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post #15 of 62 (permalink) Old 06-28-2019, 09:03 AM
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Another question, should a person be paying these land prices today and even taking a loan? Or do you see a fairly significant correction coming.
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post #16 of 62 (permalink) Old 06-28-2019, 09:22 AM
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Another question, should a person be paying these land prices today and even taking a loan? Or do you see a fairly significant correction coming.
Not at these crop prices. Canola seemed to be the big driver around here. That's cooled off now with a smaller crop and smaller market.

But on interest rates, there is consensus that a rate cut is still in the cards this yr, maybe two. Those five yrs loans could get cheaper.

I locked some down 3 yrs ago for 2.84% to 3.2%. Amazing rates offered by BNS back then trying to grab ag business. Probably relock everything again this fall.
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post #17 of 62 (permalink) Old 06-28-2019, 09:53 AM
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It's usually not a good idea to throw all your eggs in one basket. I would hedge bets. Lock in some and leave the rest floating.
"The concerns which fail are those which have scattered their capital, which means that they have scattered their brains also. They have investments in this, or that, or the other, here, there and everywhere. “Don’t put all your eggs in one basket” is all wrong. I tell you “put all your eggs in one basket, and then watch that basket.” Look round you and take notice; men who do that do not often fail. It is easy to watch and carry the one basket. It is trying to carry too many baskets that breaks most eggs in this country. He who carries three baskets must put one on his head, which is apt to tumble and trip him up. One fault of the American business man is lack of concentration." Andrew Carnegie 1885.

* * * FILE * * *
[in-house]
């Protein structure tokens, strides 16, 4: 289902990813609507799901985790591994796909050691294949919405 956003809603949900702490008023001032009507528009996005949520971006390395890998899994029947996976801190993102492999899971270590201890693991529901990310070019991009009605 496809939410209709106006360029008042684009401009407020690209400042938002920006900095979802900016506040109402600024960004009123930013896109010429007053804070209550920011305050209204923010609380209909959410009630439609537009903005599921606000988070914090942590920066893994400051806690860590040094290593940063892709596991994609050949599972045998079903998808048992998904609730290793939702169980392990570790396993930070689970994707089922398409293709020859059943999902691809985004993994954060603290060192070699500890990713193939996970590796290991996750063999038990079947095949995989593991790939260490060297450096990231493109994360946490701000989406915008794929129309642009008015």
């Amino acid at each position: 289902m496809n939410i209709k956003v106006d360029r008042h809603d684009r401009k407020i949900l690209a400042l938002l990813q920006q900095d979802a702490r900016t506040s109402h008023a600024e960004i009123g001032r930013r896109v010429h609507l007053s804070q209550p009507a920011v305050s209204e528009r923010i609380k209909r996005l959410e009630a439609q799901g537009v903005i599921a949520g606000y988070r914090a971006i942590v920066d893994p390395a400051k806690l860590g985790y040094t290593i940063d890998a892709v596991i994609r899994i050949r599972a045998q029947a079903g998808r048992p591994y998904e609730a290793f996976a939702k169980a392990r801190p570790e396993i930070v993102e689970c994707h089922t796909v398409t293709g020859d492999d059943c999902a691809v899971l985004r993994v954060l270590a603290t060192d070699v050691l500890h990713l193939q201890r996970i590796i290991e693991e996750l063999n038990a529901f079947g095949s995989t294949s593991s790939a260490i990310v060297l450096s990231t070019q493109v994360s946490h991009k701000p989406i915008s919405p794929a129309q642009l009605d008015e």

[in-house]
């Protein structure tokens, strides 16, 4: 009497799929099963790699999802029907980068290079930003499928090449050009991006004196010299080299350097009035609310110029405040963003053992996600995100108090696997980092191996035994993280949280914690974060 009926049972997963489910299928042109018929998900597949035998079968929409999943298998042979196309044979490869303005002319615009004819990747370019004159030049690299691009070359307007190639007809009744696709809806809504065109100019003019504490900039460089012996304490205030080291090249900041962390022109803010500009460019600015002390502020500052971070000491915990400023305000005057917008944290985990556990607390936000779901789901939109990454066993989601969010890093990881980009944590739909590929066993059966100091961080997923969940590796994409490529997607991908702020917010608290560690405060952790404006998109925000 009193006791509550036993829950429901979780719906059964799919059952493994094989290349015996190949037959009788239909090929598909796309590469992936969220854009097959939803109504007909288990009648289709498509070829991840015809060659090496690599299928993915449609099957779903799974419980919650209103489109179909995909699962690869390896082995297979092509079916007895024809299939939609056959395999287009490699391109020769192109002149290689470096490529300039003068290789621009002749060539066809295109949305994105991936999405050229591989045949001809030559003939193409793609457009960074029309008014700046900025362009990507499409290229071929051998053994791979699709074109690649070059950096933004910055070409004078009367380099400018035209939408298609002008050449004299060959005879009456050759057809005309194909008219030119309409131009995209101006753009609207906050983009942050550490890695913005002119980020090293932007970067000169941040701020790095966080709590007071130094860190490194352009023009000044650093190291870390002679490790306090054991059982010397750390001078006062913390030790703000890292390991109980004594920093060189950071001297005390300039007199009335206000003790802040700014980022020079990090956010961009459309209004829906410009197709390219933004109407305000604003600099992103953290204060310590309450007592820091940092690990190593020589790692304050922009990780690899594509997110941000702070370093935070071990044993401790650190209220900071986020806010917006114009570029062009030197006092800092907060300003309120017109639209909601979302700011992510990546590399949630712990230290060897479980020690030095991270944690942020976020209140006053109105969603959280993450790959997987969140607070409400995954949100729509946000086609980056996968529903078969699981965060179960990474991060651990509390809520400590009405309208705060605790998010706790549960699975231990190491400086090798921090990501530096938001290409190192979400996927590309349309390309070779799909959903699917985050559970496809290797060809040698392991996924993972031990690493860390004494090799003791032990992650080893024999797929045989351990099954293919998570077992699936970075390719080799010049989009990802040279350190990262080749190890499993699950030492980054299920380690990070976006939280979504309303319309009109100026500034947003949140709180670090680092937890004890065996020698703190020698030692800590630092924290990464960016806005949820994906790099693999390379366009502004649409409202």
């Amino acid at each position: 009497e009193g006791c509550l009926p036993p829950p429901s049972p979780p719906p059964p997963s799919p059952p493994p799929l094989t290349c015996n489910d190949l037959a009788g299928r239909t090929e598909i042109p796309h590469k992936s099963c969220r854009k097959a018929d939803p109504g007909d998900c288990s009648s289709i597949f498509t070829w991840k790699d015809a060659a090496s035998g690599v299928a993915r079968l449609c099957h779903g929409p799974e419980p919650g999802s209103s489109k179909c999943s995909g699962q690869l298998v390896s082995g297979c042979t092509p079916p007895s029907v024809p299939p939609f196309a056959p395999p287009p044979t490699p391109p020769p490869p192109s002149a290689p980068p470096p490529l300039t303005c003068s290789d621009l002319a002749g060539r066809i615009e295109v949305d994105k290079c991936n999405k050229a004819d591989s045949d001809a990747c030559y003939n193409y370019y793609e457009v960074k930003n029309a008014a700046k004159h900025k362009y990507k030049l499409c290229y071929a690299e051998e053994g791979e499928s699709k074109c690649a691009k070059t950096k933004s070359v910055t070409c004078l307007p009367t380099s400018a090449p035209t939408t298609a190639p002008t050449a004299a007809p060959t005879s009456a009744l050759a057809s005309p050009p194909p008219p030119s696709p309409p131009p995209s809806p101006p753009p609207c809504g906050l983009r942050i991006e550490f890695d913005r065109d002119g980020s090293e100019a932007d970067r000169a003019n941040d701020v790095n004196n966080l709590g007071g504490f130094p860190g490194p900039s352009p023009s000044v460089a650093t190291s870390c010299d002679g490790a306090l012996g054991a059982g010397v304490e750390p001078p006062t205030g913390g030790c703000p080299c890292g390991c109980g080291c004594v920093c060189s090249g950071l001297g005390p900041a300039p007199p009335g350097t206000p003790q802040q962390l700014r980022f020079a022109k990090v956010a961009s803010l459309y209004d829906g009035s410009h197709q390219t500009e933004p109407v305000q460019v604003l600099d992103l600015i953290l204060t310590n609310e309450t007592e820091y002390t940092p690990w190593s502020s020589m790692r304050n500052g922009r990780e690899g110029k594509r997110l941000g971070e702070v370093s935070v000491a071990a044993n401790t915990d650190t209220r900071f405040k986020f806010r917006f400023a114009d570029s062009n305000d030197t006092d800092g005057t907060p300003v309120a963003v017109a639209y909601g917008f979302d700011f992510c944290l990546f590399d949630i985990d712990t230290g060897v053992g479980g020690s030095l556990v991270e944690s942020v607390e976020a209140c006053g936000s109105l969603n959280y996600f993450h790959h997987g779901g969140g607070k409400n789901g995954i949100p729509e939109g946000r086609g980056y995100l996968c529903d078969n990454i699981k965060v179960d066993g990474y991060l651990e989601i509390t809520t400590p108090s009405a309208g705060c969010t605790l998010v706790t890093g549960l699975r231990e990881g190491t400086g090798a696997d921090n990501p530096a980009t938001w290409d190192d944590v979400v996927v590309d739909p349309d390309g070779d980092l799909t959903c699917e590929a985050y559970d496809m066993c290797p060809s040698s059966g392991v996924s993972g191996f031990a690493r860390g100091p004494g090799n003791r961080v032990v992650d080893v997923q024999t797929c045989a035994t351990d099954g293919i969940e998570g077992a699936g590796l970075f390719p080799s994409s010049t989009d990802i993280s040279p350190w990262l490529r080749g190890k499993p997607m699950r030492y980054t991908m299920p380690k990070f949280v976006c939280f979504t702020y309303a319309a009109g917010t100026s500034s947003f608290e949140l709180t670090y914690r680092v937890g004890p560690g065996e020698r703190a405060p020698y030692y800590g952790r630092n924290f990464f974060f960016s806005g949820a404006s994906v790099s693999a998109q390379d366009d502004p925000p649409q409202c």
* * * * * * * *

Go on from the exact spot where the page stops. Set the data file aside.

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post #18 of 62 (permalink) Old 06-28-2019, 10:07 AM
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Another question, should a person be paying these land prices today and even taking a loan? Or do you see a fairly significant correction coming.
That's the real consideration. FAR more important than a point of interest one way or another. Right up until the fall of 1929, EVERYONE thought that the stock market can only go up. It had only gone up for a decade or more and people where buying stocks on margin en-mass. It was inconceivable that the market could go down much less crash but.......then came October and the rest is history. IMO, If you are buying land because you can make money farming it then fill your boots ( and I would go with the 20 year fixed. I'm not much of a gambler). However, if you are buying land and you are counting on the price to go up for it to make any economic sense.........., a LOT can happen in 20 years. Like i said, I'm not much of a gambler. Probably why I'm not a farmer. You HAVE to be a gambler to SOME degree to be a farmer IMO.
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post #19 of 62 (permalink) Old 06-28-2019, 10:56 AM
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You HAVE to be a gambler to SOME degree to be a farmer IMO.
Gambler? **** I feel like I am playing Russian roulette every day.

There is lots of land around here for sale at 3750-4000 and its sitting for a while now. Seems the big players are big enough. Some people actually sold some land and bought cheaper stuff an hour south.
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post #20 of 62 (permalink) Old 06-28-2019, 01:24 PM
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You HAVE to be a gambler to SOME degree to be a farmer IMO.

And being a little bit crazy helps too.